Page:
Water flooding is a frequently used technique to increase oil recovery after primary depletion. The presence of high permeability zones can have a large influence on the recovery, because they can cause early water breakthrough and trapping of by-passed oil. Smart well technology gives us the opportunity to counteract these effects by imposing an appropriate pressure or flow rate profile along the injection and production wells. In the current study we focus on water flooding with fully penetrating, smart, horizontal wells in 2 dimensional, horizontal reservoirs with simple, large-scale heterogeneities. The water flood is improved by changing the well profiles according to some simple algorithms that move flow paths away from the high permeability zone in order to delay water breakthrough. For all cases where early water breakthrough plays a role, it was possible to improve the water flooding process with these simple algorithms. For all these cases acceleration of production was possible. The increase in ultimate recovery obtained is very much dependent on total production time allowed. The shorter this time, the better the improvement in recovery will generally be. The increase in recovery obtained by applying the optimization algorithm varied between 0% - 20%. The delay in breakthrough time achieved by our optimization routine varied from 7–168 %. Our algorithms result in flow profiles that do not change in time. Both results from our own study and from literature show that time-varying flow profiles can at least further accelerate production. The general principle behind optimization in our cases was to reduce the difference in time of flight from injector to producer as much as possible.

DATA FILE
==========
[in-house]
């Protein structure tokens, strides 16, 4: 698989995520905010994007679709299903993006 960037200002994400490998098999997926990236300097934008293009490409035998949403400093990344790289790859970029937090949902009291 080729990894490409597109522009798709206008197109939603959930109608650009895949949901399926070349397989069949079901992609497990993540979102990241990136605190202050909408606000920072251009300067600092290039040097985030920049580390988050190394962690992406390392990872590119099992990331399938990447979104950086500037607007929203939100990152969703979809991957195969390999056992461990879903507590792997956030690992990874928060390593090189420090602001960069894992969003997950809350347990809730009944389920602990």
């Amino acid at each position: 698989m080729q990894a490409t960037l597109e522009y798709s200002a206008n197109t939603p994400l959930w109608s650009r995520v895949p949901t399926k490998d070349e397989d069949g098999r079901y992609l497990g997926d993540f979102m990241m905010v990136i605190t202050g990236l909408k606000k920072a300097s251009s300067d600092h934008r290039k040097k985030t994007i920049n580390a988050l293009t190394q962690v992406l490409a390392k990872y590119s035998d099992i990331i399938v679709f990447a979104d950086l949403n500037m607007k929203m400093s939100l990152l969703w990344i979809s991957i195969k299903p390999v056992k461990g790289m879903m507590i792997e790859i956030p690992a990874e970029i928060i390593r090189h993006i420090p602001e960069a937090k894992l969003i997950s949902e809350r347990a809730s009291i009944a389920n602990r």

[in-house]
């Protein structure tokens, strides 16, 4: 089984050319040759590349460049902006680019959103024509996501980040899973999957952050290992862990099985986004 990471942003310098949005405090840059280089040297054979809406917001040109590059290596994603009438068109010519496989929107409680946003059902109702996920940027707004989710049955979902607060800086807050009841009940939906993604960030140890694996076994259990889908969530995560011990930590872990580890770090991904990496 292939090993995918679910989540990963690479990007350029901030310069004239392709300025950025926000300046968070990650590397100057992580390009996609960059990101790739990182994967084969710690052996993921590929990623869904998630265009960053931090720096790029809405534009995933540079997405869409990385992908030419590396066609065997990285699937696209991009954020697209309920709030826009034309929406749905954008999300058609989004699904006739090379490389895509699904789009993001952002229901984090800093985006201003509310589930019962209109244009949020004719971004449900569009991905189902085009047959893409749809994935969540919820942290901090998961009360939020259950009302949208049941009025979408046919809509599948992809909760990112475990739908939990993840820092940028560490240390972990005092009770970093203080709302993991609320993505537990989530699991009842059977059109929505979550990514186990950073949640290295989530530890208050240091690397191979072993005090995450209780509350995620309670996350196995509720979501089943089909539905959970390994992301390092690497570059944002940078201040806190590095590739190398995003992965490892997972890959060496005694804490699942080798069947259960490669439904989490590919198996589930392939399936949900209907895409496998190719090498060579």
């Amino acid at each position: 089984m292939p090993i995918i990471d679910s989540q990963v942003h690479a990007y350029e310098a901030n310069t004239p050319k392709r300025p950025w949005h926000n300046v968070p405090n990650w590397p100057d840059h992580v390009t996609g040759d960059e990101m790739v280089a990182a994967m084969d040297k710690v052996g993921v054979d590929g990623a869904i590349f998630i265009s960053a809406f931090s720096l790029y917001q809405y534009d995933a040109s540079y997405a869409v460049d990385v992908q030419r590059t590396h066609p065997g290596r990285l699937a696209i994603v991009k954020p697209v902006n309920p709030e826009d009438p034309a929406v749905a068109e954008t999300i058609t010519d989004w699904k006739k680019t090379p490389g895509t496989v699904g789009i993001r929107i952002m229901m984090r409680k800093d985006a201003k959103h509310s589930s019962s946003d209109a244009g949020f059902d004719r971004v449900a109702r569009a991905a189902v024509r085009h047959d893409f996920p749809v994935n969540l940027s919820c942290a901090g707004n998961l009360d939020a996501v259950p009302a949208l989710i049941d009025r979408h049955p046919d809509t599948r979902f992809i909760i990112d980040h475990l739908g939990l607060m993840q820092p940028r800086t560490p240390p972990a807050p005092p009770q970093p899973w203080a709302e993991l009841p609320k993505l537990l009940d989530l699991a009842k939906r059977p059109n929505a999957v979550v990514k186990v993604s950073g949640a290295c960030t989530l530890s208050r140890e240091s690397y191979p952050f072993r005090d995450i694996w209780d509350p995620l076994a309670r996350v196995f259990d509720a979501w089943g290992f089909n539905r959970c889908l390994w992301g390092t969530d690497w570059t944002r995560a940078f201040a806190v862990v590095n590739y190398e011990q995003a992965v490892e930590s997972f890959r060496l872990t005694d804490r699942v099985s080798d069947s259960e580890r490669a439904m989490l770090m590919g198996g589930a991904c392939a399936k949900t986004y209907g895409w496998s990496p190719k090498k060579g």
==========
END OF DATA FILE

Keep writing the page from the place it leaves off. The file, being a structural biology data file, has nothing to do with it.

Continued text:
Optimization of vertical well water flooding processes with fixed well locations, has been studied by Asheim1, and Sudaryanto and Yortsos2,3. Asheim studied optimization of water flooding for multiple vertical injection wells, and a single vertical production well (artificial water drive). He also studied a scenario with two vertical production wells and a natural aquifer (natural water drive). The optimization objective he used was maximum Net Present Value (NPV). As base case he used rate allocation based on the permeability-thickness product. Sudaryanto and Yortsos2,3 studied optimization of water flooding at water-breakthrough for two vertical injection wells, and a single vertical production well for incompressible fluids (total injection equals total production at all times). He used "bang bang" optimal control theory in which wells operate only on their extremes (fully open or closed). Optimization of the displacement process was done by optimization of the switch times for opening or closing of the injection wells. As a base case he used a scenario in which the injection rates remain constant throughout the displacement process and are chosen such as to get simultaneous breakthrough at the producer. One major difference between the approaches followed by Asheim and Sudaryanto is that in Asheims optimization the injection and/or production profiles change gradually over time, whereas in Sudaryanto's "bang bang" approach the injection profiles change abruptly. What both methods have in common is that they use combinations of two sources and one sink, or two sinks and one source. This differs from the present study.

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